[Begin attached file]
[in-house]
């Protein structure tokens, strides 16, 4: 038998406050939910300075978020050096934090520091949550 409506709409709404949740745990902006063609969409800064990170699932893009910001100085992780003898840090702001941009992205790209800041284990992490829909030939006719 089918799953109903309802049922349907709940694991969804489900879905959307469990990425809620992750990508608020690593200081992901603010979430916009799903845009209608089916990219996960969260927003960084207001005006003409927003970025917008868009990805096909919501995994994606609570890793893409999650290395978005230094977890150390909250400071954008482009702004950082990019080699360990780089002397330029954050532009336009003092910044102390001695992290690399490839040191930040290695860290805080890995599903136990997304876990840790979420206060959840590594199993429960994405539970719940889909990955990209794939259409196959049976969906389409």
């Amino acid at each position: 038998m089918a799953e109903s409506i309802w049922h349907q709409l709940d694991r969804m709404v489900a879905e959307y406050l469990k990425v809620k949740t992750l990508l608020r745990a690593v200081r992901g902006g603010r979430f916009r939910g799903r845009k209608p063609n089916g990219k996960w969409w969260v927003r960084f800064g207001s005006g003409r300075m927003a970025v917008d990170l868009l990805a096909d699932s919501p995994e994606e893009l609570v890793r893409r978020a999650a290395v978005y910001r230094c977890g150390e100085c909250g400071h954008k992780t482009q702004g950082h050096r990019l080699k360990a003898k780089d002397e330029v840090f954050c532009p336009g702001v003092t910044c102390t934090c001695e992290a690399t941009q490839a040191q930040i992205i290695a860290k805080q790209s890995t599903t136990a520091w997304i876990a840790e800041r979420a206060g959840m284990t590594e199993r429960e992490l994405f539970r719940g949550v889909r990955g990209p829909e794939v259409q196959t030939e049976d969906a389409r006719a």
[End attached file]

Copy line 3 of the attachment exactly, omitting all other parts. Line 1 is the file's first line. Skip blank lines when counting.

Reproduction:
């Amino acid at each position: 038998m089918a799953e109903s409506i309802w049922h349907q709409l709940d694991r969804m709404v489900a879905e959307y406050l469990k990425v809620k949740t992750l990508l608020r745990a690593v200081r992901g902006g603010r979430f916009r939910g799903r845009k209608p063609n089916g990219k996960w969409w969260v927003r960084f800064g207001s005006g003409r300075m927003a970025v917008d990170l868009l990805a096909d699932s919501p995994e994606e893009l609570v890793r893409r978020a999650a290395v978005y910001r230094c977890g150390e100085c909250g400071h954008k992780t482009q702004g950082h050096r990019l080699k360990a003898k780089d002397e330029v840090f954050c532009p336009g702001v003092t910044c102390t934090c001695e992290a690399t941009q490839a040191q930040i992205i290695a860290k805080q790209s890995t599903t136990a520091w997304i876990a840790e800041r979420a206060g959840m284990t590594e199993r429960e992490l994405f539970r719940g949550v889909r990955g990209p829909e794939v259409q196959t030939e049976d969906a389409r006719a």